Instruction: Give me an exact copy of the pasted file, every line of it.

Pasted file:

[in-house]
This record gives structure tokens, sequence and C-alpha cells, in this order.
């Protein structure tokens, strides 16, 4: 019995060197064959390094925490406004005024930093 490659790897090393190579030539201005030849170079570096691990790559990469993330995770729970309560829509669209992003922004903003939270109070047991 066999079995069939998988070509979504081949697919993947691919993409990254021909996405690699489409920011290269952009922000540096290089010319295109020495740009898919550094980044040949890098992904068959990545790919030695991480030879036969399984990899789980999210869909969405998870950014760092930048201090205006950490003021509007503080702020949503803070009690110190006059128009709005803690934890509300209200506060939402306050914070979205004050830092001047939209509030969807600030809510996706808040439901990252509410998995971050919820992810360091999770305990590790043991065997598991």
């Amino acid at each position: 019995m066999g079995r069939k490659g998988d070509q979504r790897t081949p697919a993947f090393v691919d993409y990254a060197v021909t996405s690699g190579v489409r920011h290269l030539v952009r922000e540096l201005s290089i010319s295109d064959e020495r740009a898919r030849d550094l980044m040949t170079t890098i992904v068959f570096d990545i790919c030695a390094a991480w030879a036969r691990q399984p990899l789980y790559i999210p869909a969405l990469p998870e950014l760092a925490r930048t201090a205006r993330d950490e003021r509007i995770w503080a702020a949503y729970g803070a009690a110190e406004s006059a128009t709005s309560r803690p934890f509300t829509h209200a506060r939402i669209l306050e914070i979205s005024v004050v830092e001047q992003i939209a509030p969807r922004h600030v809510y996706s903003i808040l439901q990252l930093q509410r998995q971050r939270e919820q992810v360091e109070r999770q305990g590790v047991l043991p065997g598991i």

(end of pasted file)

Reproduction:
[in-house]
This record gives structure tokens, sequence and C-alpha cells, in this order.
């Protein structure tokens, strides 16, 4: 019995060197064959390094925490406004005024930093 490659790897090393190579030539201005030849170079570096691990790559990469993330995770729970309560829509669209992003922004903003939270109070047991 066999079995069939998988070509979504081949697919993947691919993409990254021909996405690699489409920011290269952009922000540096290089010319295109020495740009898919550094980044040949890098992904068959990545790919030695991480030879036969399984990899789980999210869909969405998870950014760092930048201090205006950490003021509007503080702020949503803070009690110190006059128009709005803690934890509300209200506060939402306050914070979205004050830092001047939209509030969807600030809510996706808040439901990252509410998995971050919820992810360091999770305990590790043991065997598991």
């Amino acid at each position: 019995m066999g079995r069939k490659g998988d070509q979504r790897t081949p697919a993947f090393v691919d993409y990254a060197v021909t996405s690699g190579v489409r920011h290269l030539v952009r922000e540096l201005s290089i010319s295109d064959e020495r740009a898919r030849d550094l980044m040949t170079t890098i992904v068959f570096d990545i790919c030695a390094a991480w030879a036969r691990q399984p990899l789980y790559i999210p869909a969405l990469p998870e950014l760092a925490r930048t201090a205006r993330d950490e003021r509007i995770w503080a702020a949503y729970g803070a009690a110190e406004s006059a128009t709005s309560r803690p934890f509300t829509h209200a506060r939402i669209l306050e914070i979205s005024v004050v830092e001047q992003i939209a509030p969807r922004h600030v809510y996706s903003i808040l439901q990252l930093q509410r998995q971050r939270e919820q992810v360091e109070r999770q305990g590790v047991l043991p065997g598991i």